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Worldline Outlines its Path to Growth

Worldline, which IPOd in May 2014, has announced results for full year 2014 and has presented its views on the payments market, its business roadmap, and its successes to date.

The results, below, are subject to adjustment when Worldline files its financial reporting statements in late March:

  • Revenues were €1,149m, up 2.8% y/y 
  • Operating margin before depreciation and amortization (OMDA) was €215.1m, a margin of 18.7%, up 50 bps.. 

2014 revenues (and y/y revenue growth) by activity were:

  • Merchant services and terminals: €373.8 m (+2.0%)
  • Financial processing and software licensing: €396.1 m (+1.4%)
  • Mobility and e-transactional services: €379.4 m (+5.1%)  

Factors contributing to the y/y revenue growth included: 

  • Merchant services and terminals: Growth accelerated during the year as transaction processing continued to increase and the payment terminal business recovered from the prior year. Specific areas of growth were: commercial acquiring, private label cards & loyalty services, and on-line services
  • Financial processing and software licensing: licensing activities and online banking services grew, driven by project activities in Asia with large Chinese banks, and increased volume in SEPA transactions
  • Mobility and e-transactional services: Revenue growth was driven by e-ticketing (Latin America and the U.K.) and sales cooperation activities with the rest of Atos, primarily in machine to machine activities.

In the first year after its IPO, Worldline has reorganized to be able to rapidly expand its market coverage in the years ahead. Worldline recognizes that the changes to European and international payments regulations will drive both industry vendor consolidation and the internationalization of acquiring vendors. In addition, the European MIF regulation, which caps interchange fees, will drive payments vendors to lower their cost of delivery or fail. Worldline is simultaneously restructuring its:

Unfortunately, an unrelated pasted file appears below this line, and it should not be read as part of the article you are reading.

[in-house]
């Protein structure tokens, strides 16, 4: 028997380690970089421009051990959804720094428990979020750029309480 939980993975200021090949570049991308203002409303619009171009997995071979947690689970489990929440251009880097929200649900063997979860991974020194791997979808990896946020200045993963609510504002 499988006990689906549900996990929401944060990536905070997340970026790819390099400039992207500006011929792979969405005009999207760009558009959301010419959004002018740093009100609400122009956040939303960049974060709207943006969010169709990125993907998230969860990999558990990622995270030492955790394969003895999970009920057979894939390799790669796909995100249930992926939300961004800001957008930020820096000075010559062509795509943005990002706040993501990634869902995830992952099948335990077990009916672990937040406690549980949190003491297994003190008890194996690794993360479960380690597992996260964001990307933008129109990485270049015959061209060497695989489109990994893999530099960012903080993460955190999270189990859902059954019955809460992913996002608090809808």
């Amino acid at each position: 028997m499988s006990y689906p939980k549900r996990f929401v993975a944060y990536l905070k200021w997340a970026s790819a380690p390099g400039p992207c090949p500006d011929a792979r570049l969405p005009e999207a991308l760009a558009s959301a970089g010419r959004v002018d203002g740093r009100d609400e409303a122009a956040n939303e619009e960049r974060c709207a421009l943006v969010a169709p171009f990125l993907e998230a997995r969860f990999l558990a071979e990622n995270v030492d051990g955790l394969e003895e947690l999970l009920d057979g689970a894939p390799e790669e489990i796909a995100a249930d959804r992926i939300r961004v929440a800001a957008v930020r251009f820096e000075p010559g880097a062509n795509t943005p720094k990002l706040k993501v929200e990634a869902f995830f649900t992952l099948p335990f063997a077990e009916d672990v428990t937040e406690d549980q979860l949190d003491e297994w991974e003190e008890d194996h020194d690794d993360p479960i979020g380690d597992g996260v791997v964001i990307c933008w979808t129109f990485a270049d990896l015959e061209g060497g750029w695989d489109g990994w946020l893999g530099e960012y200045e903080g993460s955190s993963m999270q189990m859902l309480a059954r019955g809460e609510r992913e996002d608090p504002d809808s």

• Workforce, to reduce costs of delivery with increased automation (e.g. WIPE program) and consolidated delivery (e.g. sale of a delivery center)
  • Salesforce, to increase sales in its focused priority offerings (primarily mobility and e-transaction services)

Worldline is wisely preserving its cash, deciding to withhold paying a dividend, to increase its ability to invest in what it sees as a growth business opportunity. This is a rare opportunity to stake out a very large market opportunity as the payments industry undergoes a very fundamental, global, restructuring. When the payments industry change is complete, the important characteristics will be:

  • Fewer payments vendors: today each country has few market dominant payments vendors. But there are many countries, and therefore many vendors. Over the next ten years, the industry will globalize and national vendors will consolidate into a few globally market dominant vendors
  • Different technology: Driving the ability to globalize the industry is the transition to electronic payments across multiple payments channels. In the future there will no longer be proprietary payments channels used by payments platforms which are tied to those channels. Payments platforms will be proprietary, but able to transact across open channels. Channels (e.g. mobile, internet, and wireless) will be used inter-operably   
  • Lower cost of delivery: Since the consumer of payments services will be able to route payments across platforms and channels, the lowest cost available will drive the overall market. Only the lowest cost vendor will be able to survive.

Worldline has had a good first year, but the overall payments transformation game is just beginning. Worldline will need to grow aggressively, under conditions of declining revenue per transaction, to continue to prosper.

To succeed, Worldline will need to selectively acquire many local market leaders and merge them into one global payments platform. So, a good start, but there’s lots of work yet to be done. 

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